College tuition is a large financial burden—especially now—and students want to see change.

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An illustration of a piggy bank with no money in it to pay for college tuition because of a strike.
Credit: Illustration by Yeji Kim

For years college degrees have been seen as passports to a better, more lucrative lifestyle, and parents and students have, in large, shouldered the costs.

In the last two years, the amount of money owed in Parent PLUS loans has risen by $10 billion and student loan debt totals $1.68 trillion, growing six times faster than the nation's economy. Millennials have had to delay milestones, such as buying a home. Thirty percent of students live below the poverty line. And high costs are hitting Black students, nearly 50 percent of whom use federal loans, the hardest.

All the while, schools have cashed in. The average cost of attending a four-year school in the U.S. rose by 497 percent from the 1985-86 school year to 2017-18, and Columbia University in New York, for example, saw their endowment grew $310 million during the pandemic alone.

Students are starting to take action. In April, students at the University of Chicago went on a tuition strike, where they threatened to withhold tuition payments until demands were met. And now students at Columbia are doing the same after the university did not lower its $60,000 a year tuition, despite shifting to mostly remote learning.

"It's not the same education," says Christian Flores, a junior at Columbia who helped organize the threatened strike of more than 4,000 students earlier this month. "Students don't have the same access to libraries, facilities, and labs. I know people who have had to order random biology equipment to their house. The idea that this the same level of instruction is, quite frankly, laughable."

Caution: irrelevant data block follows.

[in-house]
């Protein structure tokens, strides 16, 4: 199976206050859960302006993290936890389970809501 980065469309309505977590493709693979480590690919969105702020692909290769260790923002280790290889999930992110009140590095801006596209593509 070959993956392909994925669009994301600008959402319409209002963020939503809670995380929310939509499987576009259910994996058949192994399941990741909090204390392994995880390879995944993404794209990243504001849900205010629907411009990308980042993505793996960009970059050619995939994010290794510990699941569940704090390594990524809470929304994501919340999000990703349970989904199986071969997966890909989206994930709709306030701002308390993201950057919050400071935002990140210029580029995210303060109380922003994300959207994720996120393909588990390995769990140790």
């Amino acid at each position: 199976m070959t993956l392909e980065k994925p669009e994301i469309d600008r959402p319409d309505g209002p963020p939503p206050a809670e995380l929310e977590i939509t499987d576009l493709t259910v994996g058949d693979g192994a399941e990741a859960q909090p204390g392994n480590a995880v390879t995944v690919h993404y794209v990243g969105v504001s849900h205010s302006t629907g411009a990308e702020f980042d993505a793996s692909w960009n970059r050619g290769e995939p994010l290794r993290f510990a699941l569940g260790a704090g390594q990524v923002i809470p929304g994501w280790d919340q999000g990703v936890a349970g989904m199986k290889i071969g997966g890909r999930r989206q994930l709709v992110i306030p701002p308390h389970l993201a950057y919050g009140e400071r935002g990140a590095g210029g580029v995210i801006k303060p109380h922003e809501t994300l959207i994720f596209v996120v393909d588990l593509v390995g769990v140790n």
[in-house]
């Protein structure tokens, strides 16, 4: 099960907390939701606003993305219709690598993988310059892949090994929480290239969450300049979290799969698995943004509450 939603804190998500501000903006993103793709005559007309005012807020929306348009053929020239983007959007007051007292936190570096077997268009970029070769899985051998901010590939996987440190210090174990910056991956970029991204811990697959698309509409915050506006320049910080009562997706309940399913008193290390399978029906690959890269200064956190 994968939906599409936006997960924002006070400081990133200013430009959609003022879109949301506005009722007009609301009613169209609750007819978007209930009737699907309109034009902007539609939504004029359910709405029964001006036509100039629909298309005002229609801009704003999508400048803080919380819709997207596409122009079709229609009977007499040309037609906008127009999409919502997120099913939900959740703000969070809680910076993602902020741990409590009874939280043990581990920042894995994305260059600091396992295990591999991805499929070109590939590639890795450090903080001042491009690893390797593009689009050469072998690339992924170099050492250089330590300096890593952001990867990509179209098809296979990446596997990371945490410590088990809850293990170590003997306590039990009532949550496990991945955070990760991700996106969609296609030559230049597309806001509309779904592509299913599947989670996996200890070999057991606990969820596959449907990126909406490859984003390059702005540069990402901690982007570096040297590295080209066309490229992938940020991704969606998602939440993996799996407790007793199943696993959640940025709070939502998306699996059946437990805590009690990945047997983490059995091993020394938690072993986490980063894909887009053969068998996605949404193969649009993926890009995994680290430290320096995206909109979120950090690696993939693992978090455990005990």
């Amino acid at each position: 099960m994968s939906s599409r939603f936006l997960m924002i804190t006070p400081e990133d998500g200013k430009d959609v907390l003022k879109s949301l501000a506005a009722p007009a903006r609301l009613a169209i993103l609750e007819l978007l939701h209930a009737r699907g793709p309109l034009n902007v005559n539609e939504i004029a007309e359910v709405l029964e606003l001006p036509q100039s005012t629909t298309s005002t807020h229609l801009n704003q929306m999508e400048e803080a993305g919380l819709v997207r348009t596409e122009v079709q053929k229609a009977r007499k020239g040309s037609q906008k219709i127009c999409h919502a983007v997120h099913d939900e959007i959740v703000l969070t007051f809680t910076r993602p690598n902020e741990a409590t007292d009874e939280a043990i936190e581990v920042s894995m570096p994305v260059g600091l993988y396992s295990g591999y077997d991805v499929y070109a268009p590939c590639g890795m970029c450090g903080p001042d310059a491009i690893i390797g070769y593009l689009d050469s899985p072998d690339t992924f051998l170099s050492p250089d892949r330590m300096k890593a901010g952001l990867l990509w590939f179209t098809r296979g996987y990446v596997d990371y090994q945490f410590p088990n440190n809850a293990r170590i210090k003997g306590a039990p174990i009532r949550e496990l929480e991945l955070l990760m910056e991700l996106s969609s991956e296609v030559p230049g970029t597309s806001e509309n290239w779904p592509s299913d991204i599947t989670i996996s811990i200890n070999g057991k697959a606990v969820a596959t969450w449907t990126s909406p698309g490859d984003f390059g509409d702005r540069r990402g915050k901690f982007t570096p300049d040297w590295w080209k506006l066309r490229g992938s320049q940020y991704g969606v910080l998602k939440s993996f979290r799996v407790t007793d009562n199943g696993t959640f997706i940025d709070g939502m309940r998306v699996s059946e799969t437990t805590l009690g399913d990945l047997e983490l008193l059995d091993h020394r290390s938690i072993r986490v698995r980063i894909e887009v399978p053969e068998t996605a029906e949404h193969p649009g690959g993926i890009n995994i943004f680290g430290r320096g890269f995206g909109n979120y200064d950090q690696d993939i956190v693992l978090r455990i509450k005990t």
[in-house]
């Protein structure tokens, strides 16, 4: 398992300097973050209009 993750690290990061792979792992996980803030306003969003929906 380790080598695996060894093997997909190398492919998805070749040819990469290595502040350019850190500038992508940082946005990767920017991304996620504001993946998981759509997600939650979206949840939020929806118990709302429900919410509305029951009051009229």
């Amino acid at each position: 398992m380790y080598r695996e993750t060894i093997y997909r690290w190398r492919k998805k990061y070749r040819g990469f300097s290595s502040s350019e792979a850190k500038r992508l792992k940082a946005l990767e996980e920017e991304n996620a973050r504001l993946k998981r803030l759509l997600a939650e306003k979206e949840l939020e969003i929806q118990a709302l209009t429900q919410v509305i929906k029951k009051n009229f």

So, what are tuition strikes, how do they speak to the crisis facing higher education, and how can you play a role in fixing things? Here, a more detailed look.

What Students Want

With tuition due January 22, student strike organizers at Columbia presented a list of demands to the university earlier this month and requested a meeting.

Demands included a 10 percent cut in tuition, fees, and room and board (schools such as Princeton, Georgetown, and Johns Hopkins have all reduced tuition costs by 10 percent), at least a 10 percent increase in financial aid, financial aid for summer classes, late fee forgiveness, and more.

While Columbia has given students not living on campus an allowance of $4,000 a semester, Flores says some of his friends have not received the full amount.

If their demands are not met or the two sides can't come to an agreement the students say they will withhold tuition.

"[Columbia student's requests] are legitimate," says Matt Newlin, Ed.D., a higher education consultant and speaker. "Students are trying to make this work for themselves. Getting a master's degree is the new high school diploma."

In the past, student organization movements have traditionally been brushed to the side. But today, "any person in our culture can mobilize more easily through social media," says Newlin. "A lot of people are looking for answers and explanations from people they are paying large sums of money to."

Flores hopes having something to actively threaten an administration with—a lack of money, in this case—will make people listen.

Columbia University announced recently that the university will increase financial aid for the spring semester and cease to charge late fees for tuition payments in January. Columbia also announced that students at the school of General Studies will receive a grant for summer classes.

The organizers of the strike have stated that the strike will move forward until all of their demands are addressed.

In a statement to Parents, a Columbia University spokesperson noted, "Throughout this difficult year, which has entailed serious financial challenges for the university, Columbia has been focused on preserving the health and safety of our community, providing the education sought by our students and continuing the scientific and other research needed to overcome society's urgent challenges."

On its website, the university also states: "We recognize these are extremely challenging and unique times. If you are a student experiencing financial hardship or are unable to register for an upcoming term as a result of account balances, please contact your school's financial aid office for assistance."

Flores receives enough financial aid to cover his tuition, but many of his peers aren't in the same boat. "We think that Columbia has the ability to do more," he says.